cd alarm wget http://archlinuxarm.org/os/ArchLinuxARM-kirkwood-latest.tar.gz
The official PogoPlug write-up on the Arch website tells you to use bsdtar to extract this archive. This may or may not work for you. I had major issues unpacking that way due to a locale mismatch and the UTF-8 encoding being used for file paths within the compressed bundle. Extracting the file the old fashioned way however worked just fine which is what I recommend you do:
tar -xzvf ArchLinuxARM-kirkwood-latest.tar.gz sync cd .. umount alarm
Finally, download the U-Boot installer which will flash the ROM memory of the PogoPlug and force it to boot off the USB drive. Note that this step can brick the device (though I’ve done it a dozen times by now and never had any issues):
wget http://archlinuxarm.org/os/armv5te/boot/pogo_e02/pogo_e02.sh chmod +x pogo_e02.sh ./pogo_e02.sh
Once this is done, reboot manually:
If everything worked correctly the device should now boot into Arch. When the device reboots, log in with username root and password root.
First thing you will probably want to do is to update the system. You use the default Arch package manager pacman for that:
Next, you probably want to change a root password and add a new regular user for yourself (remember to add yourself to the wheel group):
passwd useradd -m -g users -G wheel -s /bin/bash luke passwd luke
The Kirkwood install is very bare bones and it does not ship with sudo so you will probably want to install it:
pacman -S sudo
Configure it with visudo and append the following to the end of the file:
%wheel ALL=(ALL) ALL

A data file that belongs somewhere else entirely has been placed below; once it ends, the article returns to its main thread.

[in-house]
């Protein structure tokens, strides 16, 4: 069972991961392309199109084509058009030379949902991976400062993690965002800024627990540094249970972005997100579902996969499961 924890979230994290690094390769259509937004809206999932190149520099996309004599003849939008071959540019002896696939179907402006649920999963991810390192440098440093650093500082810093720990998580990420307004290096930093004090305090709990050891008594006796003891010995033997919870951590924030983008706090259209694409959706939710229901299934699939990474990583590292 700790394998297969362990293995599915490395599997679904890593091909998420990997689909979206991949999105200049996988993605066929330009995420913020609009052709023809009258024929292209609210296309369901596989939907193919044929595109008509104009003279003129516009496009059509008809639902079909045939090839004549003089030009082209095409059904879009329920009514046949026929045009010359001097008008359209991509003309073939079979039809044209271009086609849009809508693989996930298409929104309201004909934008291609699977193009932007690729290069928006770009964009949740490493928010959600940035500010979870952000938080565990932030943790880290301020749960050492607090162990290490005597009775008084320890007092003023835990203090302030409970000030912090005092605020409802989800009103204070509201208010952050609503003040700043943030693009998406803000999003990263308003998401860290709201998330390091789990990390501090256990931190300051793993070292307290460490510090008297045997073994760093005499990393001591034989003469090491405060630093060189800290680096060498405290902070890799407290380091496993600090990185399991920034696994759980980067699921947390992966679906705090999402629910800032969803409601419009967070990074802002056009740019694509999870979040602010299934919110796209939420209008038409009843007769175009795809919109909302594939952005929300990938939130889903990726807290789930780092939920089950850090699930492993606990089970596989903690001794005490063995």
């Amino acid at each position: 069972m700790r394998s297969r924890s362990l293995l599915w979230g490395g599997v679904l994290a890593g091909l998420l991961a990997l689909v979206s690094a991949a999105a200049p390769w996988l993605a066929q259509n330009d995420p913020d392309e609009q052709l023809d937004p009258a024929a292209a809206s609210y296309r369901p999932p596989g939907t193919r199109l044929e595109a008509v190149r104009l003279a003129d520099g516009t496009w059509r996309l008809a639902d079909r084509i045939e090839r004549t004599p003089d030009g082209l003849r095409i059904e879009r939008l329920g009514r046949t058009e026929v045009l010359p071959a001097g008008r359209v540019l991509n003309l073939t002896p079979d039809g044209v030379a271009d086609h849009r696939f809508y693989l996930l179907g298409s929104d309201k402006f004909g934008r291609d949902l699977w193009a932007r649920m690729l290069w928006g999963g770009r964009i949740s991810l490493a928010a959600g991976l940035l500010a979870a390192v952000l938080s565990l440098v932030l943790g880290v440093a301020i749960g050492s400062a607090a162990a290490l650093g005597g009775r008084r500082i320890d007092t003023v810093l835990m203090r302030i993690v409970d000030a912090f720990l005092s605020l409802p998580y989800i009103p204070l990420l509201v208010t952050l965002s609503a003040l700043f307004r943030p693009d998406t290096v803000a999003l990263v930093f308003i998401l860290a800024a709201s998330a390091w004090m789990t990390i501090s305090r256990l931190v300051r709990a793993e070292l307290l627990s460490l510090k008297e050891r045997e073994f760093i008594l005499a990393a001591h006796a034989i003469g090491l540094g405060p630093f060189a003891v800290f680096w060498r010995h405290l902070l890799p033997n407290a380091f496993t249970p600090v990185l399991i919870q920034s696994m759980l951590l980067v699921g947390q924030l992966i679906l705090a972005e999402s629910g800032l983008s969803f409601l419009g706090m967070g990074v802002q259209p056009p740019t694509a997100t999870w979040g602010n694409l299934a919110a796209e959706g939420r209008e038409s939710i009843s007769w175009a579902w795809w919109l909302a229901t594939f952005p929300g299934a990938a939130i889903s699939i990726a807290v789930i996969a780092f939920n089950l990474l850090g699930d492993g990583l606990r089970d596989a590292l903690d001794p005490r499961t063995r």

This will give your regular user and all the other potential future members of the wheel group access to sudo command. At this point it may be a good idea to log out and log back in to make sure the user account you just created works, and that you can use su and sudo to elevate your privileges. If everything works, you may want to disable the remote access to the root account like this:
passwd -l root
You will probably want to change the devices hostname. On Arch this is done via the hostnamectl command:
hostnamectl set-hostname mypogoplug
If you’re on a Windows network and you want to be able to use the hostname instead of the ip address when you ssh you will need to install samba and give it a netbios name:
pacman -S samba cp /etc/samba/smb.conf.default /etc/samba/smb.conf
Modify the smb.conf file to include:
workgroup = MYWORKGROUP netbios name = mypogoplug
Now start samba and set it to start on boot:
systemctl start samba systemctl enable samba
You should now be able to ssh into your plug using mypogoplug rather than the IP address from Windows machines. If you have Apple machines on the network and you want to be able to access them using mypogoplug.local then you will need to install two additional packages: avahi and nss-mdns:
pacman -S avahi nss-mdns
Now open the /etc/nsswitch.conf file and change the following line:
hosts: files dns myhostname
hosts: files mdns4_minimal [NOTFOUND=return] dns myhostname
Finaly, start the avahi-daemon and set it to be run on boot:
systemctl start avahi-daemon systemctl enable avahi-daemon
At this point your device should be discoverable on the network and more or less ready to go for whatever purpose you may want to use it.